First they came for the gypsies, but I did not speak up because I was not a gypsie.
Then they came for the people who did not pay their mortgage, but I did not speak up because I could still pay my mortgage….
It remains disgusting and disturbing how many Americans still present the argument…..
“Too bad for them, they’re not paying their mortgage!”
I was completely crestfallen when, just this week, in the middle of a great oral argument before the 2nd DCA, full of deep and complex legal issues, the chief judge looked at me and asked:
“But your client isn’t paying your mortgage is he?”
“Why does it matter who owns the mortgage, your client should be paying someone!”
Well, the big deal about all this stuff is that while it may be great fun and good sport to allow those who are struggling among us to get beat up, kicked and abused. And while it may seem of little consequence to ignore the Rule of Law and ignore their fundamental rights in the rush to punish them for being in foreclosure, the bigger principal is that we all have a vested stake in making sure our system of laws is upheld. Our government is crumbling, and what little respect for our courts remains is being bulldozed away because people realize that there really are no rules or laws that apply to the banks and the more powerful.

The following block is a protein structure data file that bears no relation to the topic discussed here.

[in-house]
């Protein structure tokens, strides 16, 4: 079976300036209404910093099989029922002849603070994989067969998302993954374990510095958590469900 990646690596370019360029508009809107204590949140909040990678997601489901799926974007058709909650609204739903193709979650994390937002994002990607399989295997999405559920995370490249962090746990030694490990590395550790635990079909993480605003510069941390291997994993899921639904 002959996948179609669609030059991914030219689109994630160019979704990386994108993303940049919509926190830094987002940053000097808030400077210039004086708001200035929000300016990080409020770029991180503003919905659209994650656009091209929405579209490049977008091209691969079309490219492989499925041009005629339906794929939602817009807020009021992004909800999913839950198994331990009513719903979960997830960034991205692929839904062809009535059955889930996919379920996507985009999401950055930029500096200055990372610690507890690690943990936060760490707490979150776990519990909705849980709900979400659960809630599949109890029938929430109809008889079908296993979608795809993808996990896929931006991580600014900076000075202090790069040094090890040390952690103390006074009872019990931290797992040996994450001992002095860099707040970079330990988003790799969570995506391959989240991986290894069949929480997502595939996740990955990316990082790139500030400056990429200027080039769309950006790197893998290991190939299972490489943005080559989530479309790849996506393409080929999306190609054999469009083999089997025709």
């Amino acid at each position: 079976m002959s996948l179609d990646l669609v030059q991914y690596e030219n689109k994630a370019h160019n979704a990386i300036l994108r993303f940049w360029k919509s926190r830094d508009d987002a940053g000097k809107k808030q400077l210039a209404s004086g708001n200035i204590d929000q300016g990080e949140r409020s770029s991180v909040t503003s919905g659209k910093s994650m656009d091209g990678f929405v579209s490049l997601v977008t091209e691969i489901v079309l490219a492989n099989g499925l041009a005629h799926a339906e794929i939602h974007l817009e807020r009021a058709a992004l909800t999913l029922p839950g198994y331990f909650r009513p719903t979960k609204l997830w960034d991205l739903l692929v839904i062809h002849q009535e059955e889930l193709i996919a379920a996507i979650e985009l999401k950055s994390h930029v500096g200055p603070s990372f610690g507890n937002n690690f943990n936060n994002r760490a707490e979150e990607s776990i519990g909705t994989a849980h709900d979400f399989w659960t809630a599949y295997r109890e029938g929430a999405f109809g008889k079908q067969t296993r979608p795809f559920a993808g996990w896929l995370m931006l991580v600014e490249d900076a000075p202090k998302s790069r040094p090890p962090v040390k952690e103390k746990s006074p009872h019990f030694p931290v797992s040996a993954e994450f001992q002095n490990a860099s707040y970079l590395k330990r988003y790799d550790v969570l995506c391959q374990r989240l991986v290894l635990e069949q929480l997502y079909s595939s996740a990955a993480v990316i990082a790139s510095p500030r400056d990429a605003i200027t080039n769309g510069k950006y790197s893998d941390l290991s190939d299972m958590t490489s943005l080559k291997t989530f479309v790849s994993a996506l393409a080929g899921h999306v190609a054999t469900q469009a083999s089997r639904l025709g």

Such were the warnings I have been belting out about the 49 State Attorney General Settlement. Sure, when homeowner’s receive the “lottery letters” (Congratulations, Bank of America has reduced your loan balance by $500,000!), that’s good news for the homeowner, but on the other side of that letter is another party who had $500,000 robbed from them, compliments of a conspiracy between the Banks, Wall Street and the state and federal governments. How exactly are the big shot investors gonna feel when they realize they’ve been conspired against and robbed?
And the headline reads:
In a surprising revelation, the Charlotte, N.C., lender also said that more than half of the nearly $5 billion in principal reductions will be paid for by investors, not the bank itself. That matters little to delinquent borrowers who saw their monthly payments reduced, but it is sure to anger investors who have argued that they should not have to be punished for banks’ mistakes.
Whether B of A’s report is indicative of progress other banks are making in complying with the landmark settlement won’t be known until Joseph A. Smith, the settlement’s monitor, issues his own progress report on Monday.
(They were being lied to all along, as Matt Stoller details right here.)